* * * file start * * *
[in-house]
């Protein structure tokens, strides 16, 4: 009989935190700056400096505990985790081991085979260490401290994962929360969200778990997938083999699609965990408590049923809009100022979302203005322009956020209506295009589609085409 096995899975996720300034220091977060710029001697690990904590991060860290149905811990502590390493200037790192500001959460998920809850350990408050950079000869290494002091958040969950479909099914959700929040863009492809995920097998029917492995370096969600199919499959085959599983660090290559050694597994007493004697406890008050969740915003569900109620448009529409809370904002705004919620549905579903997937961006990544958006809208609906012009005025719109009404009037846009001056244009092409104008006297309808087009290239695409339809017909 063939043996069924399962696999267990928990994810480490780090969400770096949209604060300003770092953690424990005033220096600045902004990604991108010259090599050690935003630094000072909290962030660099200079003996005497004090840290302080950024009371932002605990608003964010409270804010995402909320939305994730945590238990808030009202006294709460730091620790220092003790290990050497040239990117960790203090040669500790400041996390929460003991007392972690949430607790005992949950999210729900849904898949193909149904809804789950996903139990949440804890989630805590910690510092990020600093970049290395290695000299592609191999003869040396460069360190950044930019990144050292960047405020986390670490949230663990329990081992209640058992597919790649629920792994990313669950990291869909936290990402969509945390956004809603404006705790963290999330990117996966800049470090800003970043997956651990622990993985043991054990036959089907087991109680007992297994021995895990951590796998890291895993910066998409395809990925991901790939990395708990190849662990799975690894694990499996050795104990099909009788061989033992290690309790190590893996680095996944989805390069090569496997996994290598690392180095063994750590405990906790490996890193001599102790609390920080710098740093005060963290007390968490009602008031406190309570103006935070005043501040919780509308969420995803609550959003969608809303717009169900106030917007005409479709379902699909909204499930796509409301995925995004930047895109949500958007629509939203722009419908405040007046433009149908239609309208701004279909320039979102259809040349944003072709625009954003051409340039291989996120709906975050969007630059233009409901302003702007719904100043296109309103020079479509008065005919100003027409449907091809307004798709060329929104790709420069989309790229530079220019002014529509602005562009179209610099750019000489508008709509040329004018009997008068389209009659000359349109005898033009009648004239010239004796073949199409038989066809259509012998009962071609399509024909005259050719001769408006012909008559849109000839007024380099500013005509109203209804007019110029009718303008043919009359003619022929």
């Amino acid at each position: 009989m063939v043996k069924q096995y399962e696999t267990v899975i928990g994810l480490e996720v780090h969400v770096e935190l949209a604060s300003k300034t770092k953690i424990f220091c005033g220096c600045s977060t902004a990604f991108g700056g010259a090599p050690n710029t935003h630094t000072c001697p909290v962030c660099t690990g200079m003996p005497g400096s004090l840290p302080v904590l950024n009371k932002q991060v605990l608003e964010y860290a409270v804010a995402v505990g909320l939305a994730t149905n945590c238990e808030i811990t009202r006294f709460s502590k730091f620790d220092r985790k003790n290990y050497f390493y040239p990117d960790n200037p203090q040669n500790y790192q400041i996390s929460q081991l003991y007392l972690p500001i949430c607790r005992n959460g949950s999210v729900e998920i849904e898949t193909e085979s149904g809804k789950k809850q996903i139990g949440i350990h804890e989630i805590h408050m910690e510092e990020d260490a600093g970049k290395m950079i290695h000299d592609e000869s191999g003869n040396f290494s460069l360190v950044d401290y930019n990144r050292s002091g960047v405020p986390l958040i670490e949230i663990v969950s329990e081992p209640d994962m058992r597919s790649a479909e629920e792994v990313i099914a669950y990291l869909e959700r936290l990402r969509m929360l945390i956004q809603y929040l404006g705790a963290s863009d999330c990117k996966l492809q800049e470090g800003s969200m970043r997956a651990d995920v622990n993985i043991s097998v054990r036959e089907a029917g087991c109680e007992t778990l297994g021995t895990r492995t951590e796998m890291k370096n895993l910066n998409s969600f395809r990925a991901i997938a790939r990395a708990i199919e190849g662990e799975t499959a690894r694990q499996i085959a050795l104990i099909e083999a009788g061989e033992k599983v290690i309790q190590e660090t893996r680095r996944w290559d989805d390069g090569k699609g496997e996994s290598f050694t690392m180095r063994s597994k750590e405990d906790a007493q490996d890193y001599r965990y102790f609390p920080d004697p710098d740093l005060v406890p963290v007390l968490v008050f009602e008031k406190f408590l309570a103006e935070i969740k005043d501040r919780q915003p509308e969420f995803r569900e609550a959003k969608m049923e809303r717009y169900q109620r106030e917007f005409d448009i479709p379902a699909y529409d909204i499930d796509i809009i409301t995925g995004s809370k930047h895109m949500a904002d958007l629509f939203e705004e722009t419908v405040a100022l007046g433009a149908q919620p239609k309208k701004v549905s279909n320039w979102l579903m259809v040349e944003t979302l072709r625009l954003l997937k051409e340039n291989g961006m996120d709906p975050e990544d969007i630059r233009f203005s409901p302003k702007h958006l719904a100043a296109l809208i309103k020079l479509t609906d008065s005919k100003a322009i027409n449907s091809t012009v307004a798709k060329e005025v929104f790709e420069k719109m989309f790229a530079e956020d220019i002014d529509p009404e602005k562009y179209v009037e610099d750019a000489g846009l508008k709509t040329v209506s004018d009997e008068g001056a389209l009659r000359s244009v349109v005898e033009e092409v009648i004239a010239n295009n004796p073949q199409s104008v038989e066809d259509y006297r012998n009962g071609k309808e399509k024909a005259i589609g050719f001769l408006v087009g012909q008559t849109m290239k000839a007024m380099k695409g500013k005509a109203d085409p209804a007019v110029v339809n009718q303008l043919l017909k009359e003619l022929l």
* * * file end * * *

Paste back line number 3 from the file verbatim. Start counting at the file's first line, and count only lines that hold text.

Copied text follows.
């Amino acid at each position: 009989m063939v043996k069924q096995y399962e696999t267990v899975i928990g994810l480490e996720v780090h969400v770096e935190l949209a604060s300003k300034t770092k953690i424990f220091c005033g220096c600045s977060t902004a990604f991108g700056g010259a090599p050690n710029t935003h630094t000072c001697p909290v962030c660099t690990g200079m003996p005497g400096s004090l840290p302080v904590l950024n009371k932002q991060v605990l608003e964010y860290a409270v804010a995402v505990g909320l939305a994730t149905n945590c238990e808030i811990t009202r006294f709460s502590k730091f620790d220092r985790k003790n290990y050497f390493y040239p990117d960790n200037p203090q040669n500790y790192q400041i996390s929460q081991l003991y007392l972690p500001i949430c607790r005992n959460g949950s999210v729900e998920i849904e898949t193909e085979s149904g809804k789950k809850q996903i139990g949440i350990h804890e989630i805590h408050m910690e510092e990020d260490a600093g970049k290395m950079i290695h000299d592609e000869s191999g003869n040396f290494s460069l360190v950044d401290y930019n990144r050292s002091g960047v405020p986390l958040i670490e949230i663990v969950s329990e081992p209640d994962m058992r597919s790649a479909e629920e792994v990313i099914a669950y990291l869909e959700r936290l990402r969509m929360l945390i956004q809603y929040l404006g705790a963290s863009d999330c990117k996966l492809q800049e470090g800003s969200m970043r997956a651990d995920v622990n993985i043991s097998v054990r036959e089907a029917g087991c109680e007992t778990l297994g021995t895990r492995t951590e796998m890291k370096n895993l910066n998409s969600f395809r990925a991901i997938a790939r990395a708990i199919e190849g662990e799975t499959a690894r694990q499996i085959a050795l104990i099909e083999a009788g061989e033992k599983v290690i309790q190590e660090t893996r680095r996944w290559d989805d390069g090569k699609g496997e996994s290598f050694t690392m180095r063994s597994k750590e405990d906790a007493q490996d890193y001599r965990y102790f609390p920080d004697p710098d740093l005060v406890p963290v007390l968490v008050f009602e008031k406190f408590l309570a103006e935070i969740k005043d501040r919780q915003p509308e969420f995803r569900e609550a959003k969608m049923e809303r717009y169900q109620r106030e917007f005409d448009i479709p379902a699909y529409d909204i499930d796509i809009i409301t995925g995004s809370k930047h895109m949500a904002d958007l629509f939203e705004e722009t419908v405040a100022l007046g433009a149908q919620p239609k309208k701004v549905s279909n320039w979102l579903m259809v040349e944003t979302l072709r625009l954003l997937k051409e340039n291989g961006m996120d709906p975050e990544d969007i630059r233009f203005s409901p302003k702007h958006l719904a100043a296109l809208i309103k020079l479509t609906d008065s005919k100003a322009i027409n449907s091809t012009v307004a798709k060329e005025v929104f790709e420069k719109m989309f790229a530079e956020d220019i002014d529509p009404e602005k562009y179209v009037e610099d750019a000489g846009l508008k709509t040329v209506s004018d009997e008068g001056a389209l009659r000359s244009v349109v005898e033009e092409v009648i004239a010239n295009n004796p073949q199409s104008v038989e066809d259509y006297r012998n009962g071609k309808e399509k024909a005259i589609g050719f001769l408006v087009g012909q008559t849109m290239k000839a007024m380099k695409g500013k005509a109203d085409p209804a007019v110029v339809n009718q303008l043919l017909k009359e003619l022929l």